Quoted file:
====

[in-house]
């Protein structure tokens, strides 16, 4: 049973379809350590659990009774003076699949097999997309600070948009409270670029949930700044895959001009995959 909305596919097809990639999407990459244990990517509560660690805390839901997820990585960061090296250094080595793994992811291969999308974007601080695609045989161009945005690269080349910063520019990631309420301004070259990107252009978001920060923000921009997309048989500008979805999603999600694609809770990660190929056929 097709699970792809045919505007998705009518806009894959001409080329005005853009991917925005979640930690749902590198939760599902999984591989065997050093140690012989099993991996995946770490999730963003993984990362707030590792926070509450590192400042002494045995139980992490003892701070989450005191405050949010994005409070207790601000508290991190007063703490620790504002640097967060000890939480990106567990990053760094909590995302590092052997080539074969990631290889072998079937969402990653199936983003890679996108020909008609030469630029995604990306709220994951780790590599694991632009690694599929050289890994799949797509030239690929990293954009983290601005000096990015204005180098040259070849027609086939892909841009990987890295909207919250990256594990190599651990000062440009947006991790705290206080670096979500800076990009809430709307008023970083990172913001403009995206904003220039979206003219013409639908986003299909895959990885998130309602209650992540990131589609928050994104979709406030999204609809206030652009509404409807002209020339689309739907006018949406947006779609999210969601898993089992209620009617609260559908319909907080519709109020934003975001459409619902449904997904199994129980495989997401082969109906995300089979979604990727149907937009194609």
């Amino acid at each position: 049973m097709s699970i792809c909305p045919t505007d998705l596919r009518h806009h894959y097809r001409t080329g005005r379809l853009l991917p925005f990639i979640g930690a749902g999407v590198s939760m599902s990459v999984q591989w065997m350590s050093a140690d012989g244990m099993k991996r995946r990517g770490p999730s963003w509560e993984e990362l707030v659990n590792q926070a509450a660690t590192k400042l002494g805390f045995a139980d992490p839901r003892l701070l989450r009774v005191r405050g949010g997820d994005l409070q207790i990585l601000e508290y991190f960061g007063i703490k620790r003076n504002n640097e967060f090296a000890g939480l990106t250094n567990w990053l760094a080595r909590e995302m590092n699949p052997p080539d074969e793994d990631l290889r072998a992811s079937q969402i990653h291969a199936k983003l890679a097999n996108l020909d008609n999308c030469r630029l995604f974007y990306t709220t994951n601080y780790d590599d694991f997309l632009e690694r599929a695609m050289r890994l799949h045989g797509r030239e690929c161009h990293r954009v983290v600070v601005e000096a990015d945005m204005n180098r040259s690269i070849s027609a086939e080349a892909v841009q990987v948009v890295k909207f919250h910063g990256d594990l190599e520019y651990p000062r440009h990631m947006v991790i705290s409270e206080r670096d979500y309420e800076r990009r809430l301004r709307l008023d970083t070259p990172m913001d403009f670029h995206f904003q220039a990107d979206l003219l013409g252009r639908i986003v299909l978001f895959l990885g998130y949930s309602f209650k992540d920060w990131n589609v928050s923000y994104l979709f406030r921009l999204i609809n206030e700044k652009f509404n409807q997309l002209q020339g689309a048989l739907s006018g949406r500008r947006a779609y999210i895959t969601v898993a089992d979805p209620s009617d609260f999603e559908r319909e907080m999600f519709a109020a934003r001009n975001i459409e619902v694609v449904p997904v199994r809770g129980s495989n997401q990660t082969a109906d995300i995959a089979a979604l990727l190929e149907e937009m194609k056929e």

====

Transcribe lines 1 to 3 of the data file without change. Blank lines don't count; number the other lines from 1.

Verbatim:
[in-house]
């Protein structure tokens, strides 16, 4: 049973379809350590659990009774003076699949097999997309600070948009409270670029949930700044895959001009995959 909305596919097809990639999407990459244990990517509560660690805390839901997820990585960061090296250094080595793994992811291969999308974007601080695609045989161009945005690269080349910063520019990631309420301004070259990107252009978001920060923000921009997309048989500008979805999603999600694609809770990660190929056929 097709699970792809045919505007998705009518806009894959001409080329005005853009991917925005979640930690749902590198939760599902999984591989065997050093140690012989099993991996995946770490999730963003993984990362707030590792926070509450590192400042002494045995139980992490003892701070989450005191405050949010994005409070207790601000508290991190007063703490620790504002640097967060000890939480990106567990990053760094909590995302590092052997080539074969990631290889072998079937969402990653199936983003890679996108020909008609030469630029995604990306709220994951780790590599694991632009690694599929050289890994799949797509030239690929990293954009983290601005000096990015204005180098040259070849027609086939892909841009990987890295909207919250990256594990190599651990000062440009947006991790705290206080670096979500800076990009809430709307008023970083990172913001403009995206904003220039979206003219013409639908986003299909895959990885998130309602209650992540990131589609928050994104979709406030999204609809206030652009509404409807002209020339689309739907006018949406947006779609999210969601898993089992209620009617609260559908319909907080519709109020934003975001459409619902449904997904199994129980495989997401082969109906995300089979979604990727149907937009194609």
């Amino acid at each position: 049973m097709s699970i792809c909305p045919t505007d998705l596919r009518h806009h894959y097809r001409t080329g005005r379809l853009l991917p925005f990639i979640g930690a749902g999407v590198s939760m599902s990459v999984q591989w065997m350590s050093a140690d012989g244990m099993k991996r995946r990517g770490p999730s963003w509560e993984e990362l707030v659990n590792q926070a509450a660690t590192k400042l002494g805390f045995a139980d992490p839901r003892l701070l989450r009774v005191r405050g949010g997820d994005l409070q207790i990585l601000e508290y991190f960061g007063i703490k620790r003076n504002n640097e967060f090296a000890g939480l990106t250094n567990w990053l760094a080595r909590e995302m590092n699949p052997p080539d074969e793994d990631l290889r072998a992811s079937q969402i990653h291969a199936k983003l890679a097999n996108l020909d008609n999308c030469r630029l995604f974007y990306t709220t994951n601080y780790d590599d694991f997309l632009e690694r599929a695609m050289r890994l799949h045989g797509r030239e690929c161009h990293r954009v983290v600070v601005e000096a990015d945005m204005n180098r040259s690269i070849s027609a086939e080349a892909v841009q990987v948009v890295k909207f919250h910063g990256d594990l190599e520019y651990p000062r440009h990631m947006v991790i705290s409270e206080r670096d979500y309420e800076r990009r809430l301004r709307l008023d970083t070259p990172m913001d403009f670029h995206f904003q220039a990107d979206l003219l013409g252009r639908i986003v299909l978001f895959l990885g998130y949930s309602f209650k992540d920060w990131n589609v928050s923000y994104l979709f406030r921009l999204i609809n206030e700044k652009f509404n409807q997309l002209q020339g689309a048989l739907s006018g949406r500008r947006a779609y999210i895959t969601v898993a089992d979805p209620s009617d609260f999603e559908r319909e907080m999600f519709a109020a934003r001009n975001i459409e619902v694609v449904p997904v199994r809770g129980s495989n997401q990660t082969a109906d995300i995959a089979a979604l990727l190929e149907e937009m194609k056929e």